East Africa Rice Conference 2021 kicks off
Yesterday (18 May, 2021) saw the start of the 2021 East African Rice Conference (EARC), with in-country workshops across six East African countries: Burundi, Ethiopia, Kenya, Rwanda, Tanzania and Uganda. EARC aims to identify policy reforms to transform Africa’s rice sector through scientific innovations. Reports show that Africa has become a major consumer of rice with an estimated annual import cost of US$5-6 billion. Between 2010 and 2035, an additional 116 million tonnes of milled rice will be needed worldwide to meet this increasing demand, of which 30 million tonnes will be needed for Africa.
Following yesterday’s in-country workshops, which all took place in a physical setting in each of the six countries, the remaining two days of EARC are taking place online. An online format will allow the conference to be as inclusive as possible for stakeholders across all regions, as well as remaining compliant with COVID-19 measures. The conference is bringing together government officials, development partners, members of the research and academic community, donors and investors, the private sector, and farmer and civil society groups to lead critical discussions for the region’s agri-food systems transformation and development. Specifically, EARC will discuss key topics surrounding the region’s rice value chain in a bid to increase domestic rice production to fulfil the increasing demand.
Hannington Odame, regional coordinator of the APRA programme in Nairobi, notes that sustained multi-stakeholder collaboration is a worthwhile investment and a step in the right direction for the achievement of national and regional rice self-sufficiency, food and nutrition security, poverty alleviation and improved livelihoods. He explains the discussions are focussing on accelerating progress in rice research and development, inclusive markets and value chains, rice-based livelihoods, gender and youth integration, integrated rice sector development in a changing climate, inclusive finance and investment, and agricultural policy processes and reforms.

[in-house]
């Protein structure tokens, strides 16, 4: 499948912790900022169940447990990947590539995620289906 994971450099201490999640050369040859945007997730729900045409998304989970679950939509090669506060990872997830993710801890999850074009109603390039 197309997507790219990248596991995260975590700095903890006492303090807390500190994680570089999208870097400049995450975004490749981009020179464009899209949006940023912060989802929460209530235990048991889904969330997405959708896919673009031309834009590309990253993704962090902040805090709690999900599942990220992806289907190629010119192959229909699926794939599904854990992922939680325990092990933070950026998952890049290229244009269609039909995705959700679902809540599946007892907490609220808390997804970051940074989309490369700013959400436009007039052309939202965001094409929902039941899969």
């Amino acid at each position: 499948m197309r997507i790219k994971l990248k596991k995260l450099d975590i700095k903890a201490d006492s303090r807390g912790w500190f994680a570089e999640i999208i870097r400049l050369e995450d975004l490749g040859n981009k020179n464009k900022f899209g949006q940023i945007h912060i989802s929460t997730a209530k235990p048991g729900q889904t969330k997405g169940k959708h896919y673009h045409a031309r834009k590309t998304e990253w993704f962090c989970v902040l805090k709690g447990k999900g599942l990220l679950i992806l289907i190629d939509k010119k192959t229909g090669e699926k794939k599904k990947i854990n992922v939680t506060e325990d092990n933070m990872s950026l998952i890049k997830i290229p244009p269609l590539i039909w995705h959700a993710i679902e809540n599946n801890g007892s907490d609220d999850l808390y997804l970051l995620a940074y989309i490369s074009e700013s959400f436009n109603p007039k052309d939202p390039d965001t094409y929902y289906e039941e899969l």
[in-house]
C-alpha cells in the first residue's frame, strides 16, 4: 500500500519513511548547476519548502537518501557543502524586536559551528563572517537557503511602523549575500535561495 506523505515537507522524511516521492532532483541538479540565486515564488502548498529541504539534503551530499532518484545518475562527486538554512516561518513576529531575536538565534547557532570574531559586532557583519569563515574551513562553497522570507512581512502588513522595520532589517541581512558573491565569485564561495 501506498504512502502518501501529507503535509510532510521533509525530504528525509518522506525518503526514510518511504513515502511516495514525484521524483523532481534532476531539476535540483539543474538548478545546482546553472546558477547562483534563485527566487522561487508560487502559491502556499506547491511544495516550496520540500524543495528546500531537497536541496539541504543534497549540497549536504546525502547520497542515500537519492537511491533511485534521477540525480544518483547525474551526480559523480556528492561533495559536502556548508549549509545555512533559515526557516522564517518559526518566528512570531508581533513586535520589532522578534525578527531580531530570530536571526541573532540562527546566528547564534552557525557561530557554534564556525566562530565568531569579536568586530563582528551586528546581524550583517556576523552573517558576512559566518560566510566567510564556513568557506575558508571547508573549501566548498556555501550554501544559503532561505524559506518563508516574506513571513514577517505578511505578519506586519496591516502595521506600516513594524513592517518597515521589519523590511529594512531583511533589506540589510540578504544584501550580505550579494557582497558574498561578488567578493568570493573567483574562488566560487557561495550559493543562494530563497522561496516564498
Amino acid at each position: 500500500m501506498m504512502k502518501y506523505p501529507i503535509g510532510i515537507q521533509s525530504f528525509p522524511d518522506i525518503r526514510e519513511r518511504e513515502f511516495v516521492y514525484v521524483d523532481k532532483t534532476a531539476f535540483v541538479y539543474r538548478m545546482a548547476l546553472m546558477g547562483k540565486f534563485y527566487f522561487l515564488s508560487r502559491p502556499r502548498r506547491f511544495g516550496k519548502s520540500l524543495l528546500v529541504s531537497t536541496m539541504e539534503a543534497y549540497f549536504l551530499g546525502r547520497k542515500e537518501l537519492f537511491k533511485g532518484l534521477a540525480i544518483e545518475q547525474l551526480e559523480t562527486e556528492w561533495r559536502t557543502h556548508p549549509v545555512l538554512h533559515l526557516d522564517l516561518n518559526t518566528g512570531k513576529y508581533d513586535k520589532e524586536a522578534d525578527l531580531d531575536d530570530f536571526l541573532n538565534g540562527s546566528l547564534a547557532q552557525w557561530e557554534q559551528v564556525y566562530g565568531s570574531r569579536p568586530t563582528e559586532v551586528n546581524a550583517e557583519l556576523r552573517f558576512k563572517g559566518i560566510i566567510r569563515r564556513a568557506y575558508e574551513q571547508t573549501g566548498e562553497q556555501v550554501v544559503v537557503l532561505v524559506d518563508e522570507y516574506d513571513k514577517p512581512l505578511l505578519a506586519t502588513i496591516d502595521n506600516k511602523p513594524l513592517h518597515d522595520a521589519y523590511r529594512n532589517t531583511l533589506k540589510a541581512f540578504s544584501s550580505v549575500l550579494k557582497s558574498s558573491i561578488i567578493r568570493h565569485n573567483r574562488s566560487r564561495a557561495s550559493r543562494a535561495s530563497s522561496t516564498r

The conference will give impetus to agricultural growth, food, and nutrition security, and rural development as outlined in the Comprehensive Africa Agricultural Development Programme. Additionally, it will optimise gains from national rice development strategies and initiatives by organisations including the Africa Rice Center, APRA, the Center for African Bio- Entrepreneurship, the Coalition for African Rice Development, the International Rice Research Institute, and the Japan International Cooperation Agency, among others.
The conference also provides an opportunity to revisit progress towards the 2014 Malabo Declaration on Accelerated Agricultural Growth and Transformation for Shared Prosperity and Improved Livelihoods commitments, adopted by African Union (AU) Heads of State and Government.
Ultimately, the conference outcomes and recommendations will provide useful multi-stakeholder information and perspectives to current Africa-wide and worldwide food and nutrition security initiatives such as the upcoming United Nations Food Systems Summit 2021. This is critical as, according to Kilimo Trust, over 1.5 million farming households in the East African Community depend on rice for food and income security with an average of US$550/household/year from rice production enterprises.